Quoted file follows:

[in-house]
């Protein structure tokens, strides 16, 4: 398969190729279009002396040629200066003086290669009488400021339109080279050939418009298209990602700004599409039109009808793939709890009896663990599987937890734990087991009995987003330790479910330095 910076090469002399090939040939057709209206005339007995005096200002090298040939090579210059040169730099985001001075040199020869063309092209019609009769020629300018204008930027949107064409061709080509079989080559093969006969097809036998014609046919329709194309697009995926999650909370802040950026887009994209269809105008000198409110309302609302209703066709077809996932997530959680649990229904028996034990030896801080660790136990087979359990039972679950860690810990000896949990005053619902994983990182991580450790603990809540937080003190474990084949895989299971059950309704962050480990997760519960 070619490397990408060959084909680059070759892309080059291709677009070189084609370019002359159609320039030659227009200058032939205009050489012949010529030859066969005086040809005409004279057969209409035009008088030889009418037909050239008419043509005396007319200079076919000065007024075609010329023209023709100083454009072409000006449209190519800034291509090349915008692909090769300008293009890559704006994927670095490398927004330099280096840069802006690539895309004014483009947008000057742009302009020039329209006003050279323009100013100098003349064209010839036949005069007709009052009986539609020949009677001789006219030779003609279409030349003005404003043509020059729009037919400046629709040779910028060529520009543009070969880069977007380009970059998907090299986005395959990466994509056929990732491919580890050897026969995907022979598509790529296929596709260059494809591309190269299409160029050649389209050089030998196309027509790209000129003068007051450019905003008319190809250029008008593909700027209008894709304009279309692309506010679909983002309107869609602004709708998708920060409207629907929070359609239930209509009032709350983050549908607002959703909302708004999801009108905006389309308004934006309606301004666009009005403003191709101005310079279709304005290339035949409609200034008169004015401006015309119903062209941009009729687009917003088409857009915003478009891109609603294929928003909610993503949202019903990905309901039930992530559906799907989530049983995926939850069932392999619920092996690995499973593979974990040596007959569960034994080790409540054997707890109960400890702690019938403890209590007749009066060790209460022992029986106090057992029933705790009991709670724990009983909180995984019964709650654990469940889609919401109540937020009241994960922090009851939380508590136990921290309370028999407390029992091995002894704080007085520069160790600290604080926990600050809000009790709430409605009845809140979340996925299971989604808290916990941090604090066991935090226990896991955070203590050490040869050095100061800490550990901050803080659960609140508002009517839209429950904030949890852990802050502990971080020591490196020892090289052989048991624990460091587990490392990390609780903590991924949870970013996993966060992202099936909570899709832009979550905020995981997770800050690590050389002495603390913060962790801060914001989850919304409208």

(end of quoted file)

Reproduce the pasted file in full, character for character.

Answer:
[in-house]
């Protein structure tokens, strides 16, 4: 398969190729279009002396040629200066003086290669009488400021339109080279050939418009298209990602700004599409039109009808793939709890009896663990599987937890734990087991009995987003330790479910330095 910076090469002399090939040939057709209206005339007995005096200002090298040939090579210059040169730099985001001075040199020869063309092209019609009769020629300018204008930027949107064409061709080509079989080559093969006969097809036998014609046919329709194309697009995926999650909370802040950026887009994209269809105008000198409110309302609302209703066709077809996932997530959680649990229904028996034990030896801080660790136990087979359990039972679950860690810990000896949990005053619902994983990182991580450790603990809540937080003190474990084949895989299971059950309704962050480990997760519960 070619490397990408060959084909680059070759892309080059291709677009070189084609370019002359159609320039030659227009200058032939205009050489012949010529030859066969005086040809005409004279057969209409035009008088030889009418037909050239008419043509005396007319200079076919000065007024075609010329023209023709100083454009072409000006449209190519800034291509090349915008692909090769300008293009890559704006994927670095490398927004330099280096840069802006690539895309004014483009947008000057742009302009020039329209006003050279323009100013100098003349064209010839036949005069007709009052009986539609020949009677001789006219030779003609279409030349003005404003043509020059729009037919400046629709040779910028060529520009543009070969880069977007380009970059998907090299986005395959990466994509056929990732491919580890050897026969995907022979598509790529296929596709260059494809591309190269299409160029050649389209050089030998196309027509790209000129003068007051450019905003008319190809250029008008593909700027209008894709304009279309692309506010679909983002309107869609602004709708998708920060409207629907929070359609239930209509009032709350983050549908607002959703909302708004999801009108905006389309308004934006309606301004666009009005403003191709101005310079279709304005290339035949409609200034008169004015401006015309119903062209941009009729687009917003088409857009915003478009891109609603294929928003909610993503949202019903990905309901039930992530559906799907989530049983995926939850069932392999619920092996690995499973593979974990040596007959569960034994080790409540054997707890109960400890702690019938403890209590007749009066060790209460022992029986106090057992029933705790009991709670724990009983909180995984019964709650654990469940889609919401109540937020009241994960922090009851939380508590136990921290309370028999407390029992091995002894704080007085520069160790600290604080926990600050809000009790709430409605009845809140979340996925299971989604808290916990941090604090066991935090226990896991955070203590050490040869050095100061800490550990901050803080659960609140508002009517839209429950904030949890852990802050502990971080020591490196020892090289052989048991624990460091587990490392990390609780903590991924949870970013996993966060992202099936909570899709832009979550905020995981997770800050690590050389002495603390913060962790801060914001989850919304409208």